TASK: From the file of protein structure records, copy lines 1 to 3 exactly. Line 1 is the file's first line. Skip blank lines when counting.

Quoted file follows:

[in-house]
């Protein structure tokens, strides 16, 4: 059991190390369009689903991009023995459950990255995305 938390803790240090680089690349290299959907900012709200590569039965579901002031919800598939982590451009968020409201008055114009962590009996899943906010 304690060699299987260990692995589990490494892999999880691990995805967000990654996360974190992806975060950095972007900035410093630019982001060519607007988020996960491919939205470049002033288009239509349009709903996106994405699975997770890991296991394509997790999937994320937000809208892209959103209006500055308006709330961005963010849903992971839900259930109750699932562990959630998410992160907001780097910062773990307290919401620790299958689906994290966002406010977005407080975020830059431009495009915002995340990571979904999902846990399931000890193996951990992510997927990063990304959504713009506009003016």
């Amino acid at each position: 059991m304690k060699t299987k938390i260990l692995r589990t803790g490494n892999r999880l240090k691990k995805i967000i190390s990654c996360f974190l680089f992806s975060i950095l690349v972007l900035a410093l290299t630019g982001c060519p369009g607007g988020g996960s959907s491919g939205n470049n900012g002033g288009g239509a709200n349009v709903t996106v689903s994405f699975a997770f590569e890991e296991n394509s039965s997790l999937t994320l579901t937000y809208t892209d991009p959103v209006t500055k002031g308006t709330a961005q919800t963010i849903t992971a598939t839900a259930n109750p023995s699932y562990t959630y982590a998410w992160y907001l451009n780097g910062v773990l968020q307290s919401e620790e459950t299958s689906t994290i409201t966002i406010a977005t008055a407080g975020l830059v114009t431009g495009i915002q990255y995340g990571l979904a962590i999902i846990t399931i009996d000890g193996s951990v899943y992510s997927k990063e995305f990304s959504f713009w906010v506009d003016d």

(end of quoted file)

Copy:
[in-house]
């Protein structure tokens, strides 16, 4: 059991190390369009689903991009023995459950990255995305 938390803790240090680089690349290299959907900012709200590569039965579901002031919800598939982590451009968020409201008055114009962590009996899943906010 304690060699299987260990692995589990490494892999999880691990995805967000990654996360974190992806975060950095972007900035410093630019982001060519607007988020996960491919939205470049002033288009239509349009709903996106994405699975997770890991296991394509997790999937994320937000809208892209959103209006500055308006709330961005963010849903992971839900259930109750699932562990959630998410992160907001780097910062773990307290919401620790299958689906994290966002406010977005407080975020830059431009495009915002995340990571979904999902846990399931000890193996951990992510997927990063990304959504713009506009003016």
């Amino acid at each position: 059991m304690k060699t299987k938390i260990l692995r589990t803790g490494n892999r999880l240090k691990k995805i967000i190390s990654c996360f974190l680089f992806s975060i950095l690349v972007l900035a410093l290299t630019g982001c060519p369009g607007g988020g996960s959907s491919g939205n470049n900012g002033g288009g239509a709200n349009v709903t996106v689903s994405f699975a997770f590569e890991e296991n394509s039965s997790l999937t994320l579901t937000y809208t892209d991009p959103v209006t500055k002031g308006t709330a961005q919800t963010i849903t992971a598939t839900a259930n109750p023995s699932y562990t959630y982590a998410w992160y907001l451009n780097g910062v773990l968020q307290s919401e620790e459950t299958s689906t994290i409201t966002i406010a977005t008055a407080g975020l830059v114009t431009g495009i915002q990255y995340g990571l979904a962590i999902i846990t399931i009996d000890g193996s951990v899943y992510s997927k990063e995305f990304s959504f713009w906010v506009d003016d």